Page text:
In S v Motha 2012 (1) SACR 451 (KZP) the accused was arraigned on the common law offence of rape instead of contravening s 3 of the Criminal Law (Sexual Offences and Related Matters) Amendment Act 32 of 2007 (the SOA). The court found that the averments in the charge sheet constituted the statutory offence. As such, the accused was not charged with a non-existent offence, and the charge sheet could have been amended. The court was clear that on the strength of s 68 of the SOA the crime of rape was not abolished, but merely that the common law related thereto, was. The new statutory offence expanded on the common law crime of rape. An act of sexual penetration was alleged, the only aspect missing was the reference to s 3 of the SOA. The court held that the amendment fell within the ambit of s 86 of the CPA. The Supreme Court of Appeal came to a similar conclusion in S v Nedzamba 2013 (2) SACR 333 (SCA) and held that the omission of s 3 of the SOA was not fatal. To hold otherwise would be to elevate form above substance, which would bring the administration of justice into disrepute.

Section 270 CPA

We have already referred to the implications of s 270 of the CPA above. In this regard, s 270 CPA operates as a catch all provision.

The court in S v Amas 1995 (2) SACR 735 (N) correctly held that a conviction on contempt of court was not competent on a charge of contravention of s 1(1) of the General Law Further Amendment Act 93 of 1962, on the strength of s 270 of the CPA, as the essential elements of the latter were absent in the charge sheet.

In S v Van Ieperen 2017 (1) SACR 226 (WCC) Binns-Ward J correctly found that a conviction in terms of s 270 CPA on a charge of crimen iniuria on the primary count of contravening s 5(1) of the SOA is untenable as the primary charge is an offence referred to in s 261 of the CPA.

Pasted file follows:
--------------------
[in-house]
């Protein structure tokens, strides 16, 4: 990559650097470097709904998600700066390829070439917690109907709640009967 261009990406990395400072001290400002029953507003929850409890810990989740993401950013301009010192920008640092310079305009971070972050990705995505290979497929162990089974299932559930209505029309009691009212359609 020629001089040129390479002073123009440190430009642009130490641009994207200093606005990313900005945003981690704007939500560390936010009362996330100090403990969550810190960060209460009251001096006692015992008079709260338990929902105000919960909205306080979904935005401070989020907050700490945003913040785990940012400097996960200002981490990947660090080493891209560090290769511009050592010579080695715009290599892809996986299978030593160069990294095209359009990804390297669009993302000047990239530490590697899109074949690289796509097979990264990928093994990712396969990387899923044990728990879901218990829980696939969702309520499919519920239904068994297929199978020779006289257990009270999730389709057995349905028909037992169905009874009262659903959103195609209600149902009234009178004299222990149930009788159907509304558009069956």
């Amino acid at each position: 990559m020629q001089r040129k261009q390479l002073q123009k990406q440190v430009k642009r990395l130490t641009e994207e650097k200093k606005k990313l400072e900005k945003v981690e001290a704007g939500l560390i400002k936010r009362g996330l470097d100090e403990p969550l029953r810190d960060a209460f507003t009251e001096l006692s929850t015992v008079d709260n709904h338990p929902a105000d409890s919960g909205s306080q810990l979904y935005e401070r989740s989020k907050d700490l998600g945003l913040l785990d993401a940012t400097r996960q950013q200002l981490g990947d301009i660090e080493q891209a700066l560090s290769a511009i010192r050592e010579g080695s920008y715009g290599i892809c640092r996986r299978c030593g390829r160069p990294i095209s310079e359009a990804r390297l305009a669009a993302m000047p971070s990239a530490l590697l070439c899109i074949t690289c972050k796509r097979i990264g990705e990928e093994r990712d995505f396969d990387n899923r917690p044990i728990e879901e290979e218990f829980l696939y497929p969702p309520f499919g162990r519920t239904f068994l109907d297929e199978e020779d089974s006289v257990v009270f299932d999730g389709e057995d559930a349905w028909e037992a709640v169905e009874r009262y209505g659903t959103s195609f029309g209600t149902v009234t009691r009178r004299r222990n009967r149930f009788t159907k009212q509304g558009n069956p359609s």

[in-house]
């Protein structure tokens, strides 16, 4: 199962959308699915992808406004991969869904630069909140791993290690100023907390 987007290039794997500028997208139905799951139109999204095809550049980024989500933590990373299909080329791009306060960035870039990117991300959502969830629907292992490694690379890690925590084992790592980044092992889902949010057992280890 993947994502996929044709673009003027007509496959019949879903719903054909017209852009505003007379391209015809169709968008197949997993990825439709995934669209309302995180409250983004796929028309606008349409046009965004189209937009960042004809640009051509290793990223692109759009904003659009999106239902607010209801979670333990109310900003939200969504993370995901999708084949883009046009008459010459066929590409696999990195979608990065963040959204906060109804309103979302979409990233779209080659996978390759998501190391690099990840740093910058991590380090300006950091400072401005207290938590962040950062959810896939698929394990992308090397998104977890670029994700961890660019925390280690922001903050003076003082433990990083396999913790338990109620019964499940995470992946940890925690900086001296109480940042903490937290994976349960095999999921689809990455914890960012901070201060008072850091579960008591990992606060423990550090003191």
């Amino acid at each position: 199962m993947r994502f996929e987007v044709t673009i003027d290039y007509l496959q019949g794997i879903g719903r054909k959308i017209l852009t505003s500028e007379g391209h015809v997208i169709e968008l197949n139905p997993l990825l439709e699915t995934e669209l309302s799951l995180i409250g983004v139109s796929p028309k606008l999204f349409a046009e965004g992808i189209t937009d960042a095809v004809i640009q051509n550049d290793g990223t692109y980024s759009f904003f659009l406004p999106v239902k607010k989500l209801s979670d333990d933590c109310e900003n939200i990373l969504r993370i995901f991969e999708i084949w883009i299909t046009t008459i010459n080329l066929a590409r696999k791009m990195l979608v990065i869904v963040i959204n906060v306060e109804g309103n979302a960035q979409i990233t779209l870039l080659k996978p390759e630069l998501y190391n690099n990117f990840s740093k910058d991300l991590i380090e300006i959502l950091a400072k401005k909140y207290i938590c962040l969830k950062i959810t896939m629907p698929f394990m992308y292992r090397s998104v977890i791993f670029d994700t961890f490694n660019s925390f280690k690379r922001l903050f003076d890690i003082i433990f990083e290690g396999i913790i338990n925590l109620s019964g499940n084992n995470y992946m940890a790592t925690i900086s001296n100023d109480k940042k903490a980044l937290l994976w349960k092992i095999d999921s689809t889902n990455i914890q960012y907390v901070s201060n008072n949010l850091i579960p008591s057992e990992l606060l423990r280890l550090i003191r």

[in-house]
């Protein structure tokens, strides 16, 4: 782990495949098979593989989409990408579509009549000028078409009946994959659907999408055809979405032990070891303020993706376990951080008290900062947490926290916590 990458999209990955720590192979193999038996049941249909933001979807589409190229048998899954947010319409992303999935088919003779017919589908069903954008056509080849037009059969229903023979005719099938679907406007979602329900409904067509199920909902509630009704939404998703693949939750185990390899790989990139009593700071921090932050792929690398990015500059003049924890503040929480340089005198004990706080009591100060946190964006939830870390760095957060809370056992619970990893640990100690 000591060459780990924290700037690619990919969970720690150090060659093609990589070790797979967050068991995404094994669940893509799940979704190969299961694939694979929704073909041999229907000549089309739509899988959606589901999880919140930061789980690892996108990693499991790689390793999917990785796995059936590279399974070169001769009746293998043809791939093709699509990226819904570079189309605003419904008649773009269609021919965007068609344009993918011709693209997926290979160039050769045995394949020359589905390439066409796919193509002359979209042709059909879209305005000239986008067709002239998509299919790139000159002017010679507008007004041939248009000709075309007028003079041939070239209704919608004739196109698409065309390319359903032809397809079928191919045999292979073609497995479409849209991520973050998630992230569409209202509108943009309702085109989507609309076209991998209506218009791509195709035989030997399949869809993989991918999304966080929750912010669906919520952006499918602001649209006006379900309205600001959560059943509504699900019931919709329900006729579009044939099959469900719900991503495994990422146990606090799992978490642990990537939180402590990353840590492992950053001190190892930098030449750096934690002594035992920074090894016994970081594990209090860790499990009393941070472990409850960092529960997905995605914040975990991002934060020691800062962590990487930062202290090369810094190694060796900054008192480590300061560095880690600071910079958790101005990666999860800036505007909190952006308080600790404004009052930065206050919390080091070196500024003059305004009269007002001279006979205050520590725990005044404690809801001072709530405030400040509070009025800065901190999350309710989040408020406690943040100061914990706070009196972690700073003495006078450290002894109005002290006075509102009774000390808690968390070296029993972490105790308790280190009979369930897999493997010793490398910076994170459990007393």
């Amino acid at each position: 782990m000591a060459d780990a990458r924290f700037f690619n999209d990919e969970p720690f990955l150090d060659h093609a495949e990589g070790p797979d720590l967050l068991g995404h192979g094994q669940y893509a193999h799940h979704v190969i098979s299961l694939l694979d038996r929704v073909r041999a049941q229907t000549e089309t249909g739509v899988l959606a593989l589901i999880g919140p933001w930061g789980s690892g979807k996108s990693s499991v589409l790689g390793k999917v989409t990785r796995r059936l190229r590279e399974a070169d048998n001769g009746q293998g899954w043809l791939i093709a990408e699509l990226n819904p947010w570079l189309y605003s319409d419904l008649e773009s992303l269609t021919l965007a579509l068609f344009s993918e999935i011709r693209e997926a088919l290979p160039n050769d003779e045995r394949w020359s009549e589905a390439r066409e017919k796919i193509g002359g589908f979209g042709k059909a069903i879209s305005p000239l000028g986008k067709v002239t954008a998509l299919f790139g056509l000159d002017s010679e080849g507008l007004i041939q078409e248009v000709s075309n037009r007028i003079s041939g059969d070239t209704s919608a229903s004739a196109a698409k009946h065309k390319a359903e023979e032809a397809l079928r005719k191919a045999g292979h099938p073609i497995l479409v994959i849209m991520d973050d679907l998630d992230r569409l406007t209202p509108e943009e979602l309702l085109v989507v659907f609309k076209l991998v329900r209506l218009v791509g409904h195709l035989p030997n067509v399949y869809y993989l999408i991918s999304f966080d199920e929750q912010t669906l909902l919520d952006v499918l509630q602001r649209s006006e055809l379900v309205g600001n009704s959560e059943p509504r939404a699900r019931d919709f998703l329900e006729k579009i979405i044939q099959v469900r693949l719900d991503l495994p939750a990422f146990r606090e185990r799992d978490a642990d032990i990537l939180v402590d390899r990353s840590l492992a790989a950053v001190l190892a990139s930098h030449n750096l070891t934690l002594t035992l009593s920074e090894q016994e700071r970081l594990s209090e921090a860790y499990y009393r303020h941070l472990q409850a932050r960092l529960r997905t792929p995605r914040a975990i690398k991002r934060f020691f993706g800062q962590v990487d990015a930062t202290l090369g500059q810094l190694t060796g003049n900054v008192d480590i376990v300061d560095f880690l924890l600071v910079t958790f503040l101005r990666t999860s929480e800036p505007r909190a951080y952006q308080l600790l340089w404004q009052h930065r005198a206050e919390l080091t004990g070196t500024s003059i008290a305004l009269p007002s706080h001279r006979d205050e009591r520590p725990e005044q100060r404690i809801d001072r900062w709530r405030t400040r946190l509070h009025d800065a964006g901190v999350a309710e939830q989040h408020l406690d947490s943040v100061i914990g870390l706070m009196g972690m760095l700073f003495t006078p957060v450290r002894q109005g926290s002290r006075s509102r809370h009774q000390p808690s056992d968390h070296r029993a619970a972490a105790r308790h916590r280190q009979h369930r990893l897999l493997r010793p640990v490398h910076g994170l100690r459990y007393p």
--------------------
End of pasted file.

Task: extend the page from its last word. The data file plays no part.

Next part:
In S v Kok 2015 (2) SACR 637 (WCC) Henney J confirmed the theft conviction where the accused was originally charged with fraud by employing s 270 CPA. Michael Millar holds a different opinion, justifiably so, as all the essential elements of theft are not included in the elements of fraud (M Miller ‘Is theft a competent verdict on a charge of fraud?’ 2014 (Oct) DR 59). The South Gauteng High Court in S v MM Makhosazane (GJ) (unreported special review Ref 103/16 D 332/15, 28-9-2016) considered a conviction of the supply of a scheduled substance in terms of s 3 of the Drugs and Drug Trafficking Act 140 of 1992 (the DTA) competent to a charge of dealing in drugs in terms of s 5(b) of the DTA. Ephedrine is listed in sch 1 as a scheduled substance and is neither a dangerous, nor an undesirable dependence producing substance. The subject matter of the charge is not a drug, and not listed in the same schedule of the Act. The essential elements of s 3 is, therefore, not included in the original charge. The conclusion on review cannot be reconciled with the decisions in Amas and Van Ieperen.